Online Dental Education Library
Ones healthy smile depends on simple dental care habits, such as brushing and flossing. Please follow these steps to protect you and your loved ones oral health.
Brushing for proper oral health
Consider these brushing basics from the American Dental Association:
Brush your teeth at least twice a day. When you brush, don’t rush. Take enough time to do a thorough job.
Use the proper equipment. Use a fluoride toothpaste and a soft-bristled toothbrush that fits your mouth comfortably. Consider using an electric or battery-operated toothbrush, especially if you have arthritis or other problems that make it difficult to brush effectively.
Practice good technique. Hold your toothbrush at a slight angle against your teeth and brush with short back-and-forth motions. Remember to brush the inside and chewing surfaces of your teeth, as well as your tongue. Avoid vigorous or harsh scrubbing, which can irritate your gums.
Keep your equipment clean. Always rinse your toothbrush with water after brushing. Store your toothbrush in an upright position, if possible, and allow it to air dry until using it again. Don’t routinely cover toothbrushes or store them in closed containers, which can encourage the growth of bacteria.
Know when to replace your toothbrush. Invest in a new toothbrush or a replacement head for your electric or battery-operated toothbrush every three to four months — or sooner if the bristles become frayed.
Flossing for proper oral health
You can’t reach the tight spaces between your teeth or under your gumline with a toothbrush. That’s why daily flossing is important. When you floss:
Don’t skimp. Break off about 18 inches (46 centimeters) of dental floss. Wind most of the floss around the middle finger on one hand, and the rest around the middle finger on the other hand — leaving about 1 inch (3 centimeters) to floss your first tooth.
Take it one tooth at a time. Use your thumbs and forefingers to gently pull the floss from the gumline to the top of the tooth to scrape off plaque. Rub the floss against all sides of the tooth. Unwind to fresh floss as you progress to the next tooth.
Keep it up. If you have trouble getting floss through your teeth, try the waxed variety. If it’s hard to manipulate the floss, use a floss holder or an interdental cleaner — such as a dental pick or stick designed to clean between the teeth.
For years, whenever you needed a dental crown (cap), your dentist had to make molds of your teeth which required taking an impression of your teeth. A tray filled with a goopy, putty-like material was used so that a three-dimensional model of the prepared tooth could be created. Using this mold, a dental lab could custom-craft the new crown.
However, as we journey further into the technology-driven 21st century, this traditional methodology is being replaced with virtual models — made using small, handheld “wands” that employ a digital camera and some reflective dust.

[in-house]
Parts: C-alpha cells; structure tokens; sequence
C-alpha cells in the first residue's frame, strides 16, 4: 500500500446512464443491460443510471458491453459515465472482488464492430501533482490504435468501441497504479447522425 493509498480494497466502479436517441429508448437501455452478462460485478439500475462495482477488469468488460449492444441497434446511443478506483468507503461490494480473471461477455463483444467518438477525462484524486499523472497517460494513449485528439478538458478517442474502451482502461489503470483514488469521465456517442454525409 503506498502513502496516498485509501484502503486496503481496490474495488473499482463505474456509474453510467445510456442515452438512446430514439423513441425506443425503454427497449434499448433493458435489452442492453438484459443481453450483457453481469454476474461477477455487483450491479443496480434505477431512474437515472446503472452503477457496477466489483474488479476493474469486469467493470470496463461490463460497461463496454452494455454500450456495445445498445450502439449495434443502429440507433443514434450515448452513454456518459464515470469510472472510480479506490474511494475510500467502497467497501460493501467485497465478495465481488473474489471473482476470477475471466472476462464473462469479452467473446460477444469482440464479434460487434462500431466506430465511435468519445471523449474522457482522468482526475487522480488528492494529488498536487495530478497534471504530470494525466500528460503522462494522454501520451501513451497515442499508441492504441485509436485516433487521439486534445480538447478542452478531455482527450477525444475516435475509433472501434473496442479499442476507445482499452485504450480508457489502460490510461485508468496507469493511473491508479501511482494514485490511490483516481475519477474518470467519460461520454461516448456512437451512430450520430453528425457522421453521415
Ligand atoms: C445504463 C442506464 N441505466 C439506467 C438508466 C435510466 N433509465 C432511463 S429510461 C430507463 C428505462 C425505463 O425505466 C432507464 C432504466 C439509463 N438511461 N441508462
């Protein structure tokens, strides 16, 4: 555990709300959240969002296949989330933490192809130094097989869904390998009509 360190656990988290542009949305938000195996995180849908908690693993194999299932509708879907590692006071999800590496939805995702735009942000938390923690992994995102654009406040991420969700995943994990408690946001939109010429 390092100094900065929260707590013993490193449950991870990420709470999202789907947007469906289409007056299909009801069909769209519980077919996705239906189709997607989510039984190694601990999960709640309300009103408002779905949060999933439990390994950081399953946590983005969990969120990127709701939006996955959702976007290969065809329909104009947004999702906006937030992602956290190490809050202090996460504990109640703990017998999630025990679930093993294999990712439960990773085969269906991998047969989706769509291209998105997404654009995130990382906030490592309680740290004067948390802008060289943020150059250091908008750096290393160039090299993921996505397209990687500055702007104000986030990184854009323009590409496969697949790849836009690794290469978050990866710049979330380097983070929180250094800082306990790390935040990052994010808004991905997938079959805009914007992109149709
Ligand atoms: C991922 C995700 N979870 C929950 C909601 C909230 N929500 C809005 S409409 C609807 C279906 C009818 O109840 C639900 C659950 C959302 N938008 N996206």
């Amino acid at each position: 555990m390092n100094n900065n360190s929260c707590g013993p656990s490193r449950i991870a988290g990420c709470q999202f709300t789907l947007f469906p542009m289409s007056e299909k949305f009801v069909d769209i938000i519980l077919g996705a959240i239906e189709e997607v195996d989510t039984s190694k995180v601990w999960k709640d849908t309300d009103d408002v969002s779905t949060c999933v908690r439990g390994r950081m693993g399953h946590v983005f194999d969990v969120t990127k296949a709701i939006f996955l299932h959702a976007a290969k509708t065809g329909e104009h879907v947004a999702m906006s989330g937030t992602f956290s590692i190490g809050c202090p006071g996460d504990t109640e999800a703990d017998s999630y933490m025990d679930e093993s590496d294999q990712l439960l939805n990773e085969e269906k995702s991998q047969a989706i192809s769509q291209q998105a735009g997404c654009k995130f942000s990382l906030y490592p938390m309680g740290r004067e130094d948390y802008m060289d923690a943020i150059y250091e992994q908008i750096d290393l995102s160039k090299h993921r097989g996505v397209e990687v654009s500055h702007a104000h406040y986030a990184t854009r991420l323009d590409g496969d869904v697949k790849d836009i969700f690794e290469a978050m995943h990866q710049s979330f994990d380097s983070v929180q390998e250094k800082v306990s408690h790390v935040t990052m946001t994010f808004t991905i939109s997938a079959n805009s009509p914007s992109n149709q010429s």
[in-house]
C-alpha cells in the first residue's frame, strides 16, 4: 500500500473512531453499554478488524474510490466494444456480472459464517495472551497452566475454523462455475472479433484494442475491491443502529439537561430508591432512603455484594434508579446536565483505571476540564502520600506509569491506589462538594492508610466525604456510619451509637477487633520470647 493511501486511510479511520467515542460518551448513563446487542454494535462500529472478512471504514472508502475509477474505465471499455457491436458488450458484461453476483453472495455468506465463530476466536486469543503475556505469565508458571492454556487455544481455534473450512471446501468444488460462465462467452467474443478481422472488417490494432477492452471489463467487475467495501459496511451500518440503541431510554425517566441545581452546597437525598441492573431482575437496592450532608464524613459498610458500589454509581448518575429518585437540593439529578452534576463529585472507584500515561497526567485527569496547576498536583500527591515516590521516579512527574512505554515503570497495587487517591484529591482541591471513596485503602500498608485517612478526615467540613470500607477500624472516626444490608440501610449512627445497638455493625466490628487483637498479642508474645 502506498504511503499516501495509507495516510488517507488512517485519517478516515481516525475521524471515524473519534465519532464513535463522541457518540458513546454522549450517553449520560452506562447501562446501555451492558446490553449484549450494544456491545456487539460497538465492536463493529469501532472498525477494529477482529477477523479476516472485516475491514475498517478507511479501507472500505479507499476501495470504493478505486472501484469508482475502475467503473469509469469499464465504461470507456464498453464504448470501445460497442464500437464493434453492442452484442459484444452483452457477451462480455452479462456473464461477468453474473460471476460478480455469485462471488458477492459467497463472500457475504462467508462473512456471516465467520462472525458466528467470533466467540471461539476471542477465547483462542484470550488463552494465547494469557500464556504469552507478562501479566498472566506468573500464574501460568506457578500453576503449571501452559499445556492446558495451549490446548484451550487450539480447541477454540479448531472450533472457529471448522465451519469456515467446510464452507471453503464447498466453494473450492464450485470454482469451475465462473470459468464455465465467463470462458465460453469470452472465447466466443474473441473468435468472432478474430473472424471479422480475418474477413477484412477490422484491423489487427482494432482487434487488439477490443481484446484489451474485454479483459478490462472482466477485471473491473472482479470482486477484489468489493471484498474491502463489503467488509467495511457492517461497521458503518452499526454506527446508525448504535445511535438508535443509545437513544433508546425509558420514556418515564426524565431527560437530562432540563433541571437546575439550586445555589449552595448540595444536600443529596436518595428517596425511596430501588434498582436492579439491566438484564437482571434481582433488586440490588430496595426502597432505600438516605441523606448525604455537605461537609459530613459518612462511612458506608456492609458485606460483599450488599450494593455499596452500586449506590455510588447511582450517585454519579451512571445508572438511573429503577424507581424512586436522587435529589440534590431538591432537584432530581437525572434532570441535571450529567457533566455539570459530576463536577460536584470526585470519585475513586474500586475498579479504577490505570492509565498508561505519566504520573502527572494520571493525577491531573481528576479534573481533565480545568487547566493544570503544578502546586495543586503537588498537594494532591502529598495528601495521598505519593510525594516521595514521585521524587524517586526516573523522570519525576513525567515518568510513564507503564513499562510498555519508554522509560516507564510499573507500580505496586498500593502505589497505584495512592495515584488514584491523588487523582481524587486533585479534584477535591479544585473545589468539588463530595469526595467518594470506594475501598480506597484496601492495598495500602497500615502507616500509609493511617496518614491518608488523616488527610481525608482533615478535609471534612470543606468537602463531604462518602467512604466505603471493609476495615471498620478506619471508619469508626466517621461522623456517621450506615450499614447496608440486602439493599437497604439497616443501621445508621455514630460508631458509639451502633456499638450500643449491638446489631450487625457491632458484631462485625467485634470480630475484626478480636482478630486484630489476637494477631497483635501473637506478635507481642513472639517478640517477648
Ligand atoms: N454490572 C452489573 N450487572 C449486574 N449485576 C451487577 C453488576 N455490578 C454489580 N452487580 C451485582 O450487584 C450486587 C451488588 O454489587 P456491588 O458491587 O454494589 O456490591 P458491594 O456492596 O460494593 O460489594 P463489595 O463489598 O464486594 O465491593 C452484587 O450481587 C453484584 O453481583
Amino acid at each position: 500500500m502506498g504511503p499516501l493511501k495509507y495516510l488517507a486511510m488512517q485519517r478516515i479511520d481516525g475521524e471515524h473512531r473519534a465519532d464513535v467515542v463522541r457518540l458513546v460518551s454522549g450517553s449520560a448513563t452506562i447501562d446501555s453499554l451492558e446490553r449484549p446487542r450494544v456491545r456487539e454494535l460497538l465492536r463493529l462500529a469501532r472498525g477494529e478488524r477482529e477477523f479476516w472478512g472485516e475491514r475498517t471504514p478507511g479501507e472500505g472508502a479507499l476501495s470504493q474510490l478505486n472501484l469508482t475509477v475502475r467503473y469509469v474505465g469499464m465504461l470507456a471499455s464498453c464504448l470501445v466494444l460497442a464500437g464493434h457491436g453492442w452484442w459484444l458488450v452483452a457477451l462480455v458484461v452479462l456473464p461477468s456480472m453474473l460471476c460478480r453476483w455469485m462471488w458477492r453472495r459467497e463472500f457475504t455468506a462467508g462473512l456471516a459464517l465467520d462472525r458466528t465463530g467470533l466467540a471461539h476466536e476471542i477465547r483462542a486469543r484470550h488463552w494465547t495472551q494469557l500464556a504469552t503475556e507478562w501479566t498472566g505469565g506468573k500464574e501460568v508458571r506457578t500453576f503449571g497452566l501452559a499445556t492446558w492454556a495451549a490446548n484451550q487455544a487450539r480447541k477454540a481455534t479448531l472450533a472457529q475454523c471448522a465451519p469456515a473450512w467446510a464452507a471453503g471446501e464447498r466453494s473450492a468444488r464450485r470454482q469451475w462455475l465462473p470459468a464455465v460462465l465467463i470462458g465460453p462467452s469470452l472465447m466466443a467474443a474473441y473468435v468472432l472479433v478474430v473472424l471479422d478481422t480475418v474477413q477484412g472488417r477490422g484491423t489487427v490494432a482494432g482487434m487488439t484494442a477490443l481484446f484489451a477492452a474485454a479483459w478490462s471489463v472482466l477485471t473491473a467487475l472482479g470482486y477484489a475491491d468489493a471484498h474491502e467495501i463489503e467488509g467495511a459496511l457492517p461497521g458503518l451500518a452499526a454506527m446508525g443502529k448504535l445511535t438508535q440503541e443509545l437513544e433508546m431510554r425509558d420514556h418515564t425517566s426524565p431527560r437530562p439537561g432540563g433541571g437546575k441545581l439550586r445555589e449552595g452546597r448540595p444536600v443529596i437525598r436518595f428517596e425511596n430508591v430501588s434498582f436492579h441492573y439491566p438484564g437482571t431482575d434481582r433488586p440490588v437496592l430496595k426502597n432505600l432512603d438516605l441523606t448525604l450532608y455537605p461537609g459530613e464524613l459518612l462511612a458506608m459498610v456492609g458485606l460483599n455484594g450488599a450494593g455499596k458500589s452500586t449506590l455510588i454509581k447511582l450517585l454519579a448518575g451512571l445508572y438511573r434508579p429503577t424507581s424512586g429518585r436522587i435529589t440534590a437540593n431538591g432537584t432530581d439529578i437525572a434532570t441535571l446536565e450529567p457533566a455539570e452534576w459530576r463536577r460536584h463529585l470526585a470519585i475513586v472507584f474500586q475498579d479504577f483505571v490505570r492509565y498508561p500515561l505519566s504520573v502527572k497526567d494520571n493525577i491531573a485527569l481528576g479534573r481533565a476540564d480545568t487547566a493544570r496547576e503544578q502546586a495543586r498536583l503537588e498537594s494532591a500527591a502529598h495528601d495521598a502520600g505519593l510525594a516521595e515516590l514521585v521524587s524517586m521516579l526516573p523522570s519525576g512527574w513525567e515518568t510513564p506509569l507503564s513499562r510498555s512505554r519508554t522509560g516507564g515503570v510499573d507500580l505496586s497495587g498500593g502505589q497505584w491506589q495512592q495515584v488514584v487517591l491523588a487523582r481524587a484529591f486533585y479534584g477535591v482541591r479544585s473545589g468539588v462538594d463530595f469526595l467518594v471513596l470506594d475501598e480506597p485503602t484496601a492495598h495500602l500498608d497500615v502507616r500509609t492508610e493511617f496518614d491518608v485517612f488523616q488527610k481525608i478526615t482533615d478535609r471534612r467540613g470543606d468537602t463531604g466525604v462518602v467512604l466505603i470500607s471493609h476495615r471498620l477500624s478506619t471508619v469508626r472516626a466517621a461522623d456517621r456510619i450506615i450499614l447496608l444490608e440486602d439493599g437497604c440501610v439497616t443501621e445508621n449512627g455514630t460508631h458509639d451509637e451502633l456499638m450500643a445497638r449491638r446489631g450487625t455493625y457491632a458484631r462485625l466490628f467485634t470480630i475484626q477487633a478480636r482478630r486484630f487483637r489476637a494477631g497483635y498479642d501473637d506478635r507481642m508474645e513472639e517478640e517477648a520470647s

Here's how it works
The initial phase of restoration, preparing the tooth surface, remains virtually the same. First, any dental decay must be removed, and the remaining tooth must be shaped so that a crown or filling can be fitted properly. This will allow the tooth to be restored to its original shape, look, and function. Next, the area is lightly dusted with a reflective material (not a goopy impression material) so that multiple images of your tooth's surface can be recorded with a small scanning wand. Later, the computer component is connected to the scanning wand and these separate images are combined into a computer-generated 3D image.
This remarkable tool uses blue wavelength light to precisely capture the unique nooks and crannies of your tooth's surface and make a highly accurate 3D digital model. It makes it possible to instantaneously examine your tooth, and your bite. It's possible to identify any additional prep work required for new crowns, veneers and fillings right then and there; to implement any needed changes; and to rescan the tooth to create a new series of images and 3D model.
Once the image capture and prep work are satisfactory, your images are sent on to the lab for fabrication. This technique makes it possible to create a crown or a filling that can often be completed during a single office visit.
How this technology benefits you
- Finally, you can say goodbye to the goop, gagging, discomfort, and anxiety you've experienced in the past with traditional dental impression materials!
- It enables the immediate assessment of whether or not your tooth has been properly prepared for restoration.
- This technology is ideal for fabricating restorations such as new crowns, veneers and fillings for teeth — often possible in one office visit.
- It takes less time than traditional dental impressions.